The team took us back to the hotel and we were ready for our massage! This is just the icing upon the cake. After suffering from bad back aches the whole week, I was definitely ready to get a massage. Ivan lead us into the spa and we were introduced to their services. Spa de Soleil had a very calming ambiance, even as you enter. They have about 4-5 rooms, a room for facials, shower rooms and a sauna.


Spa de Soleil

Spa de Soleil

Eurotel Baguio Spa De Soleil

Abanao Extension

Cel No: 09284343577

Tel No: 424-84-51


We were given a choice of either getting our massage at the spa or in our hotel rooms. We opted for the spa because we wanted to experience the aromatherapy.


Chino and I went first, but we didn’t get to experience the sauna. The one hour massage was very much worth it. I have a very bad back so I was waiting for my massager to figure it out. She did and spent a little more time trying to stretch out whatever’s gotten my back to feel that way. She ended the massage with some hot towels and mango juice. Boy, was I relieved of my back pain, at least for the night.


To end our day, even if I was already completely ready to go to bed after the massage, I couldn’t resist when Zyn, Genner and Joel invited us for ghost hunting at the Loakan Road. Look, I’m not scared of seeing one, I’m really not. I just don’t want the ghost to come after me or my family in the case that it decides to. So I guess, I’m more afraid of what it can do to me than what it’ll look like. Still, I wanted to take this adventure, just in case we would really see one. But no, I was definitely not praying to see one, of course. We were on the van, so no matter what, we’d still be able to escape if anything ever does happen.


So there we were, me, Chino, Eric, Zyn, Genner and Joel headed off with Kuya Ray to look for the famous Loakan Road. We got a little bit lost because none of us knew where the road really was, but eventually, we found ourselves riding along the long road of Loakan. I’d actually been through the road before, but during daytime. Now that it was around 12am already, I was expecting all things creepy. Unfortunately, the road was completely lit up with streetlights and the restaurants and bars along the road. So much for scary. Maybe it was a different scene at 3am or something, because even at 12am that Sunday, there still seemed to be a lot of cars that drove through the road and there were even a lot of people that seemed to enjoy walking along the road despite the time of night. We even passed a group of Koreans who were just simply sitting along the road. Definitely not a recipe for any scary movie.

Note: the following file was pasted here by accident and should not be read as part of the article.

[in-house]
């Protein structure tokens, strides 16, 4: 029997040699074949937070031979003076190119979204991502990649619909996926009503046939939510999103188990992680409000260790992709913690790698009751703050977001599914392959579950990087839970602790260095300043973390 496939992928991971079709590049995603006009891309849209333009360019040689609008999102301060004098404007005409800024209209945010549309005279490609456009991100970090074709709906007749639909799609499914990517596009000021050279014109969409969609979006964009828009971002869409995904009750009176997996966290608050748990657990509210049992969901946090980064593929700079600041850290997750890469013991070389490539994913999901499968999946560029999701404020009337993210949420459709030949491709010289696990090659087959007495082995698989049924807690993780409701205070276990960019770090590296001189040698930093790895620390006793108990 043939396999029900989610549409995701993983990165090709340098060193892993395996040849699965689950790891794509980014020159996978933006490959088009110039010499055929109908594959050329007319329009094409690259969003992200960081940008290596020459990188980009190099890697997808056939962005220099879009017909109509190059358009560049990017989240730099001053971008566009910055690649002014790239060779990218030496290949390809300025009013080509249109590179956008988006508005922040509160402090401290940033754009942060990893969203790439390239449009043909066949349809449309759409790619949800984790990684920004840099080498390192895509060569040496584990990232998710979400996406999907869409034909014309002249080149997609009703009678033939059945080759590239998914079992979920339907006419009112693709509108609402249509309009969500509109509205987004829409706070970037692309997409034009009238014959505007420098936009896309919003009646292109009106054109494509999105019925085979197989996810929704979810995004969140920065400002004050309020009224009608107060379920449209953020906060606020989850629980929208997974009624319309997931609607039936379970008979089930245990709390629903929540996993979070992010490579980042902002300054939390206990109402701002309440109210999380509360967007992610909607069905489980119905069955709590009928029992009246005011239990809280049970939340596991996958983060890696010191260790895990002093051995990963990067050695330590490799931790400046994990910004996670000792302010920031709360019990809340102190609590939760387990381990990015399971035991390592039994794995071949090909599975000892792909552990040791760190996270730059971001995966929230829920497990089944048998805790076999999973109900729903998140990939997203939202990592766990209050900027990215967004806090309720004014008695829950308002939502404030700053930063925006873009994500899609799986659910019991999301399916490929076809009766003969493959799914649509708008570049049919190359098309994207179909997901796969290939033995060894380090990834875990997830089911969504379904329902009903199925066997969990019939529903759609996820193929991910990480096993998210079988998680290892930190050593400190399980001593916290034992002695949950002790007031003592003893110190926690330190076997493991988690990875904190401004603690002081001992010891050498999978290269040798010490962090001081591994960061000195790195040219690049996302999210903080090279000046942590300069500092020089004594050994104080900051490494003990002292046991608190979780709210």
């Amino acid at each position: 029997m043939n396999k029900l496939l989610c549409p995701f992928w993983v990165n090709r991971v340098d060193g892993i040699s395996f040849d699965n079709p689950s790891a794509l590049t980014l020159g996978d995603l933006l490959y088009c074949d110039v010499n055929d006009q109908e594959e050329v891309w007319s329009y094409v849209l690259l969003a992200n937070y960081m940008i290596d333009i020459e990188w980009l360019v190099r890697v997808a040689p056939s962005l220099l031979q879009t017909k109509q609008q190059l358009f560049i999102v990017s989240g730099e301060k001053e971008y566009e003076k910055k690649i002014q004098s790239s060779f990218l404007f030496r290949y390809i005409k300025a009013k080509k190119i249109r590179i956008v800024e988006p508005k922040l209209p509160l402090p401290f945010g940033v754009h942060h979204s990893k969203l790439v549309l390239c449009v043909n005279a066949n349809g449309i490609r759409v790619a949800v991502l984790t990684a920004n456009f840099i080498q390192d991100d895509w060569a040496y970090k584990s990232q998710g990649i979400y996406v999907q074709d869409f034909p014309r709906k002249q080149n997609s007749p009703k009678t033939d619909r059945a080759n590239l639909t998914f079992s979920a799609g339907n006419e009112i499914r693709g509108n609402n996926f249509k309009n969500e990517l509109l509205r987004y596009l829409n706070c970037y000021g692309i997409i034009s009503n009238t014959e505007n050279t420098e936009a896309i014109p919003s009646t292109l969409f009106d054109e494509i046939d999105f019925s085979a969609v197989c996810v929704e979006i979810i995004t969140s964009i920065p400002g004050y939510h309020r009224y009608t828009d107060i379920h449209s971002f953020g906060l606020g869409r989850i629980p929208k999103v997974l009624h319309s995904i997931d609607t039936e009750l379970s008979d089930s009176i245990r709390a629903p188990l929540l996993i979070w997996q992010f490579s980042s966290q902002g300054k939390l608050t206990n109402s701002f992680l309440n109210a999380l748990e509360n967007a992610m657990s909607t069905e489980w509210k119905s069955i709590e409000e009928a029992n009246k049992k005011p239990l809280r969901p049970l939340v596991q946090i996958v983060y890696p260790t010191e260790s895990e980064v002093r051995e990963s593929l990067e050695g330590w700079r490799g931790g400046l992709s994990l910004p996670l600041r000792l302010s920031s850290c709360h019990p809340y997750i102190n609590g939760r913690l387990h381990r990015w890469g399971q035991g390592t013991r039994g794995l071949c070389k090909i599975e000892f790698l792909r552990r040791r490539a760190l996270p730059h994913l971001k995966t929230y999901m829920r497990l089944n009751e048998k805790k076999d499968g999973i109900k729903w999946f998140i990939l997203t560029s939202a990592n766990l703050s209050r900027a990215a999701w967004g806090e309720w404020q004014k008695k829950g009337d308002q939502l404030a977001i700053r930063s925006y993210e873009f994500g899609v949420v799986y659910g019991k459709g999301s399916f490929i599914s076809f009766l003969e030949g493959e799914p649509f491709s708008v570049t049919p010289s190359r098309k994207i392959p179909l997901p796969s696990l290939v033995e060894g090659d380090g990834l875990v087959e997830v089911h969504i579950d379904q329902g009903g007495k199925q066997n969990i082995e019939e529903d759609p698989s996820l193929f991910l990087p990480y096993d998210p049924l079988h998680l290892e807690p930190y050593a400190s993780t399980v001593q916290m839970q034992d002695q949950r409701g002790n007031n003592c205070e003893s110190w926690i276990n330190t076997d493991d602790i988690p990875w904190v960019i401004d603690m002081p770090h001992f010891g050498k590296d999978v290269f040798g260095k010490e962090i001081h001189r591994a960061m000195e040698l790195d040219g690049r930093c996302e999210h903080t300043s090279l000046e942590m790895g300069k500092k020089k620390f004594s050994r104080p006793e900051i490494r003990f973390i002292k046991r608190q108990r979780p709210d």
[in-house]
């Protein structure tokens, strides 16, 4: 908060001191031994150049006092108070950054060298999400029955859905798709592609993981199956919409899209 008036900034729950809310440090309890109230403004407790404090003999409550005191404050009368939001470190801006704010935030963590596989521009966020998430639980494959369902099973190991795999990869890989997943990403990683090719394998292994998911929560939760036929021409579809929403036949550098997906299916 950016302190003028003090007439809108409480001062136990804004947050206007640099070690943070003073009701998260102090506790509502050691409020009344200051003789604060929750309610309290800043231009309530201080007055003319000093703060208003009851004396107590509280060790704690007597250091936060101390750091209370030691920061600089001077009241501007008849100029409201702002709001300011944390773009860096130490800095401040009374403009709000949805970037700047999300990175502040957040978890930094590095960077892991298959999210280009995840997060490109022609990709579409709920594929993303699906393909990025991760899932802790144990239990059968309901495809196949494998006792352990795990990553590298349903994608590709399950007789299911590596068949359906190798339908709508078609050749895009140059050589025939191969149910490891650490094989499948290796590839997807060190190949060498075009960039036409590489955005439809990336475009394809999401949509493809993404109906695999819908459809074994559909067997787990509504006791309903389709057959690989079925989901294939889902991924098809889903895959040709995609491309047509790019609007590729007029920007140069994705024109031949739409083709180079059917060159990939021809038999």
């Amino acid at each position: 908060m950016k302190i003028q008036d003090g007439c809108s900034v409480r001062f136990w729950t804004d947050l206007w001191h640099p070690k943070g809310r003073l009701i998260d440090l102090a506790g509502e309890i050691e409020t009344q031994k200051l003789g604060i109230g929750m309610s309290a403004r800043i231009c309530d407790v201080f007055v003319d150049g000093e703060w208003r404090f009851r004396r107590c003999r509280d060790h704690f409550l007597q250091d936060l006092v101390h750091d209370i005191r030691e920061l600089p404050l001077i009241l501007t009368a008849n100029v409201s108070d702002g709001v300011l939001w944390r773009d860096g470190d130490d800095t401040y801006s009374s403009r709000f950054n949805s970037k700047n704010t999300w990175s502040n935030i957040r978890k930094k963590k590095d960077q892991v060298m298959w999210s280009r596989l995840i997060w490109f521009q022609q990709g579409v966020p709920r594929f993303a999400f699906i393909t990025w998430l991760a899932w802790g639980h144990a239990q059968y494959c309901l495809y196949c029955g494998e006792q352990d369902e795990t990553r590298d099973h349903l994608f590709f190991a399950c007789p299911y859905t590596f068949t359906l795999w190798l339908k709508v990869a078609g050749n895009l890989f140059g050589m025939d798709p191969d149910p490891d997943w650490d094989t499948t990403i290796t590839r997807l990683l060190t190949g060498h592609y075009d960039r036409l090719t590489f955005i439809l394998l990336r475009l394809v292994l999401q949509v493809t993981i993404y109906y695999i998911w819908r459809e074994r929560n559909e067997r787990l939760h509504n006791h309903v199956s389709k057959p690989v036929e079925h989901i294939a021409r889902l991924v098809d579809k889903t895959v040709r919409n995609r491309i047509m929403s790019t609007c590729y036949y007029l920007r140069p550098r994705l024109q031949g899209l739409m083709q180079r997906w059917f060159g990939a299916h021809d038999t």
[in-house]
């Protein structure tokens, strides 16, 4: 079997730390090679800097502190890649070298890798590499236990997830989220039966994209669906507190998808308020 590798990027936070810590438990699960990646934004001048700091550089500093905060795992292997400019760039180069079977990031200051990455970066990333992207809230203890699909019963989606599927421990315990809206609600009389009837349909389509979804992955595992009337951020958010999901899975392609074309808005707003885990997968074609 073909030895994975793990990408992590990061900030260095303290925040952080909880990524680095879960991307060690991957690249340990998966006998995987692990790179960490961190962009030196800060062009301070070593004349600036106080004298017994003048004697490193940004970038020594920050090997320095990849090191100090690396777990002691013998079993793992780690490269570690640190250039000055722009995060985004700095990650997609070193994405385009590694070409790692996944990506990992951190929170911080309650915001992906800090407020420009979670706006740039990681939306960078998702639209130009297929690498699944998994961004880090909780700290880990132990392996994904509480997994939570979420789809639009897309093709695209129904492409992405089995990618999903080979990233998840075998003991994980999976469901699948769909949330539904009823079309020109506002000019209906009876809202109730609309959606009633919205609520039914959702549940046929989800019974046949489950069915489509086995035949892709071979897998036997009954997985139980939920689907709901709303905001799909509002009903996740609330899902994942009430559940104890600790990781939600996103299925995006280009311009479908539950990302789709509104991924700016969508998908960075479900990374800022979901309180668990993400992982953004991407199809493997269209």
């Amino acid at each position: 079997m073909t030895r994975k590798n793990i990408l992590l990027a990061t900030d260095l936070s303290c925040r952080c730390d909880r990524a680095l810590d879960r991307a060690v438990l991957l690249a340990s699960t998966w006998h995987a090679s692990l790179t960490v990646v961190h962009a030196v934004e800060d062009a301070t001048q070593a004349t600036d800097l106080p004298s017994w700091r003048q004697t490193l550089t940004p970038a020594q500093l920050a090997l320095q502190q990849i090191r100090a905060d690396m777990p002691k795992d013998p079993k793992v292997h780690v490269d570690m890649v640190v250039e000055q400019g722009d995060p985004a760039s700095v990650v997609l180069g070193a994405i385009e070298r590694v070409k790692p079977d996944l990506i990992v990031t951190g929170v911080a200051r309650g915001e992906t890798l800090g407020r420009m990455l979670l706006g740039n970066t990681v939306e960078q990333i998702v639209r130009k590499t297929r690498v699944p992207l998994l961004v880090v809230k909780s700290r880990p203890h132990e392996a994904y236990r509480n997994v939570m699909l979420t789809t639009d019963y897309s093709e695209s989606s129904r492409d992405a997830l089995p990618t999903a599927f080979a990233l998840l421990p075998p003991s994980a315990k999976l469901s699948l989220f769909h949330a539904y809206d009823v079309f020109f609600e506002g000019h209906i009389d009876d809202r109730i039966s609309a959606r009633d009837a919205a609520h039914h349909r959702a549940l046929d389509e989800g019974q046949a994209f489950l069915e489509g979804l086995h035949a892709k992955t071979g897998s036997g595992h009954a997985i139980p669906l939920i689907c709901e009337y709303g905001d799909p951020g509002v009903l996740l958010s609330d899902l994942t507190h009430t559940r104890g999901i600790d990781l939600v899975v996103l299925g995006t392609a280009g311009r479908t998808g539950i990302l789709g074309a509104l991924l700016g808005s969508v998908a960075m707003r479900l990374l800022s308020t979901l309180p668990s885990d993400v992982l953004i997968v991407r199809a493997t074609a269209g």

We’ve heard of so many stories about ghosts and white ladies suddenly appearing at the back seat of the cars that go through this road. The last seat in the van was pretty much empty the whole time. Maybe next time.


When we returned to the hotel, I was definitely ready to go to bed, even if Eric was still interested in walking along the Baguio streets. I fell straight to sleep after fixing my stuff. I even set my alarm at 2am so I could wake up and take an earlier bus to Manila.


Even though I set 4 alarms to ring before 4am, I still ended up waking at 6am.

And no… I didn’t make my call time in Manila at 9am. 


After a quick breakfast and check-out, Ivan and the team handed us some Eurotel tokens for us to remember the trip. They also awarded the winners of the challenge – which apparently, of course, the lazy bum that I am, isn’t me.


They didn’t have to though, every moment I experienced during this trip is very much worth remembering.




Check out Eurotel at www.eurotel-hotel.com

Eurotel Baguio

#123 Abanao Extension, Brgy. Rizal Monument, Baguio City (just right in front of the City Hall)

Tel No: (074) 444-3876

Central Reservation Numbers: 355-0000 / 0999-888-EURO(3876)


My greatest appreciation to Eurotel and their marketing team Ivan Aoki, Zyn, Genner and Joel who made all this a possibility. Thank you!


Brenna is the sole owner of The Philippine Travelogue, an online journal of her travel adventures and experiences. Brenna is a freelance writer, online marketing and social media specialist and a blogger with a constant itch for adventure and thrill. For inquiries, suggestions and invitations please send a message.